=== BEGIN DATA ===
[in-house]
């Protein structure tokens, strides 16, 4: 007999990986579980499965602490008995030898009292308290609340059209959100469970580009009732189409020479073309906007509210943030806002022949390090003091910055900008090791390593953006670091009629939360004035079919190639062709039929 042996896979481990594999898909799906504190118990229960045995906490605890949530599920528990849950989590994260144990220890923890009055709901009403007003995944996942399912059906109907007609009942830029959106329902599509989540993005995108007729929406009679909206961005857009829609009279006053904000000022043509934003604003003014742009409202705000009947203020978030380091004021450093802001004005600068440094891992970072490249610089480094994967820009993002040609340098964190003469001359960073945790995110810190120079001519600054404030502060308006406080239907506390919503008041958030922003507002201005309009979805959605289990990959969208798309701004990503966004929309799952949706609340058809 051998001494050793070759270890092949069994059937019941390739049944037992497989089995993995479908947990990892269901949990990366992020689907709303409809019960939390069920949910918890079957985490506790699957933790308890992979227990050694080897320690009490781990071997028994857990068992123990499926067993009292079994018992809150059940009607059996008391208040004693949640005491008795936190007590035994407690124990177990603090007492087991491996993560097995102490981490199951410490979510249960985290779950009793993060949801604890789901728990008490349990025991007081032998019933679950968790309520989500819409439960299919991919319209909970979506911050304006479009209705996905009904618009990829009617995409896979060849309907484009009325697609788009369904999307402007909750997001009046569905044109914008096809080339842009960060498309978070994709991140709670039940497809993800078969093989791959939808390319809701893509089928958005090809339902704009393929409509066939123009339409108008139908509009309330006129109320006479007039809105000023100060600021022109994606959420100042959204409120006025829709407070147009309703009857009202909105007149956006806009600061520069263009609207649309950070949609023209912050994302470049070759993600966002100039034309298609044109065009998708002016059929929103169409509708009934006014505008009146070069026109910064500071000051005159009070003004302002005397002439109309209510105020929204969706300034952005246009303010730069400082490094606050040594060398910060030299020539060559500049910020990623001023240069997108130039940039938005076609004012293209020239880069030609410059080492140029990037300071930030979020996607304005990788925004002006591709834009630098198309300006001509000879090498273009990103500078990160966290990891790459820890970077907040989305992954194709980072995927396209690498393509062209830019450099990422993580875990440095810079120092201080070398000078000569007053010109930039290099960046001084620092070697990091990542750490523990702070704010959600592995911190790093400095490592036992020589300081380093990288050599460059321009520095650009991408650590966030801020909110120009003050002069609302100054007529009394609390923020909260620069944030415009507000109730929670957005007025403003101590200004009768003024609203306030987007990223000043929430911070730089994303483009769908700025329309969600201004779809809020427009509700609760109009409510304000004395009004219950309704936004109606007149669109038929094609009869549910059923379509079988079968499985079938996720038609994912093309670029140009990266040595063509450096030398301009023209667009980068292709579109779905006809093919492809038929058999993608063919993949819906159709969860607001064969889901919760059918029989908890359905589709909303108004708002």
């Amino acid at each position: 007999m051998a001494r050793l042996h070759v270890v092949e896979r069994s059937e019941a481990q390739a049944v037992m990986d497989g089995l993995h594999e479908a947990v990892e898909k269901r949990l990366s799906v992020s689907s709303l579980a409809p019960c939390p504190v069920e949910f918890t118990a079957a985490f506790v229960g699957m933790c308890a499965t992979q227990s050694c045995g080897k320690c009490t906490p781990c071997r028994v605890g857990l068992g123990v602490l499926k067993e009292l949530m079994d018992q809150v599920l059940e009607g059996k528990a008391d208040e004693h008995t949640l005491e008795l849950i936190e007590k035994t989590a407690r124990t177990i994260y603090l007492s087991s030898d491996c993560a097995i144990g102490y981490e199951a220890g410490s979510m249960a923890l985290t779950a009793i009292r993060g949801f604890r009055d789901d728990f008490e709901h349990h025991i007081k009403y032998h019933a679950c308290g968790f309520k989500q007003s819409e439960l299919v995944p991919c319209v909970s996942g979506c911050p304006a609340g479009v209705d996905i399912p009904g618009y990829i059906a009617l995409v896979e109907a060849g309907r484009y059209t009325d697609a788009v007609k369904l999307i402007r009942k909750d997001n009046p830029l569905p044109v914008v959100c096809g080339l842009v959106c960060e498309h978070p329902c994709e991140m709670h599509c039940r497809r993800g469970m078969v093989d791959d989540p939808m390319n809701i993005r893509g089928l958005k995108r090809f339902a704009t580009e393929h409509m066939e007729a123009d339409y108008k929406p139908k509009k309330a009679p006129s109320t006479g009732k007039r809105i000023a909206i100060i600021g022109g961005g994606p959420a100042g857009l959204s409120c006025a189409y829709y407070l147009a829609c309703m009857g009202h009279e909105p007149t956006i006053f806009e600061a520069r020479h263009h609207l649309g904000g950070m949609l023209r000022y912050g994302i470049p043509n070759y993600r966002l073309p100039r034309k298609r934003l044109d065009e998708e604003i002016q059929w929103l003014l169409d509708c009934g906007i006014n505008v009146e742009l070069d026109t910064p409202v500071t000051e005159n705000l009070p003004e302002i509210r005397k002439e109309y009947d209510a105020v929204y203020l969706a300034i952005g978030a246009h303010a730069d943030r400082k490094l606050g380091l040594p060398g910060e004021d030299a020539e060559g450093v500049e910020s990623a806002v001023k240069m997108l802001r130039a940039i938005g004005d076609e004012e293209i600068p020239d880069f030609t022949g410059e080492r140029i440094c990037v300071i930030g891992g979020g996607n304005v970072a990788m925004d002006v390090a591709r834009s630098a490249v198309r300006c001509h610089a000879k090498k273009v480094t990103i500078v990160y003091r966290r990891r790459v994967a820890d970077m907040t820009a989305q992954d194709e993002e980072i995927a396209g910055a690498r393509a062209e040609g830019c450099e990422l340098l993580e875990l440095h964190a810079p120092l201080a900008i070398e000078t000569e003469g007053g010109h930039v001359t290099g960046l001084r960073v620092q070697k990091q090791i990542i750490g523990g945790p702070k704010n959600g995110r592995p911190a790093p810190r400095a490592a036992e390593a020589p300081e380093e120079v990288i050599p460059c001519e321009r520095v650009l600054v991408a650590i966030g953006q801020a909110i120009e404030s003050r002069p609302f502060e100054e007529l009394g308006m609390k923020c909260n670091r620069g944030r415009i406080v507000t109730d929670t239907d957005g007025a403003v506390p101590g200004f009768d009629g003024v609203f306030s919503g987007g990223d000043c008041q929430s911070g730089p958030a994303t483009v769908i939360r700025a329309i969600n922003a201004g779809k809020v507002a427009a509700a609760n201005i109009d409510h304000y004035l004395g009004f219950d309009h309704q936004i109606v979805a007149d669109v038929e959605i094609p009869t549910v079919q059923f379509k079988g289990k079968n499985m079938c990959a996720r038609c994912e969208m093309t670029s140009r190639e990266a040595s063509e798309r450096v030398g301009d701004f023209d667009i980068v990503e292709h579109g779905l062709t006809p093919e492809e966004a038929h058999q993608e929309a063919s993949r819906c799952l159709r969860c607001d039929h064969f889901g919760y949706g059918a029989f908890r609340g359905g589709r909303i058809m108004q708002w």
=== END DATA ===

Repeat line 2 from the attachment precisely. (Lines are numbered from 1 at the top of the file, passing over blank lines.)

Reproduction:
């Protein structure tokens, strides 16, 4: 007999990986579980499965602490008995030898009292308290609340059209959100469970580009009732189409020479073309906007509210943030806002022949390090003091910055900008090791390593953006670091009629939360004035079919190639062709039929 042996896979481990594999898909799906504190118990229960045995906490605890949530599920528990849950989590994260144990220890923890009055709901009403007003995944996942399912059906109907007609009942830029959106329902599509989540993005995108007729929406009679909206961005857009829609009279006053904000000022043509934003604003003014742009409202705000009947203020978030380091004021450093802001004005600068440094891992970072490249610089480094994967820009993002040609340098964190003469001359960073945790995110810190120079001519600054404030502060308006406080239907506390919503008041958030922003507002201005309009979805959605289990990959969208798309701004990503966004929309799952949706609340058809 051998001494050793070759270890092949069994059937019941390739049944037992497989089995993995479908947990990892269901949990990366992020689907709303409809019960939390069920949910918890079957985490506790699957933790308890992979227990050694080897320690009490781990071997028994857990068992123990499926067993009292079994018992809150059940009607059996008391208040004693949640005491008795936190007590035994407690124990177990603090007492087991491996993560097995102490981490199951410490979510249960985290779950009793993060949801604890789901728990008490349990025991007081032998019933679950968790309520989500819409439960299919991919319209909970979506911050304006479009209705996905009904618009990829009617995409896979060849309907484009009325697609788009369904999307402007909750997001009046569905044109914008096809080339842009960060498309978070994709991140709670039940497809993800078969093989791959939808390319809701893509089928958005090809339902704009393929409509066939123009339409108008139908509009309330006129109320006479007039809105000023100060600021022109994606959420100042959204409120006025829709407070147009309703009857009202909105007149956006806009600061520069263009609207649309950070949609023209912050994302470049070759993600966002100039034309298609044109065009998708002016059929929103169409509708009934006014505008009146070069026109910064500071000051005159009070003004302002005397002439109309209510105020929204969706300034952005246009303010730069400082490094606050040594060398910060030299020539060559500049910020990623001023240069997108130039940039938005076609004012293209020239880069030609410059080492140029990037300071930030979020996607304005990788925004002006591709834009630098198309300006001509000879090498273009990103500078990160966290990891790459820890970077907040989305992954194709980072995927396209690498393509062209830019450099990422993580875990440095810079120092201080070398000078000569007053010109930039290099960046001084620092070697990091990542750490523990702070704010959600592995911190790093400095490592036992020589300081380093990288050599460059321009520095650009991408650590966030801020909110120009003050002069609302100054007529009394609390923020909260620069944030415009507000109730929670957005007025403003101590200004009768003024609203306030987007990223000043929430911070730089994303483009769908700025329309969600201004779809809020427009509700609760109009409510304000004395009004219950309704936004109606007149669109038929094609009869549910059923379509079988079968499985079938996720038609994912093309670029140009990266040595063509450096030398301009023209667009980068292709579109779905006809093919492809038929058999993608063919993949819906159709969860607001064969889901919760059918029989908890359905589709909303108004708002």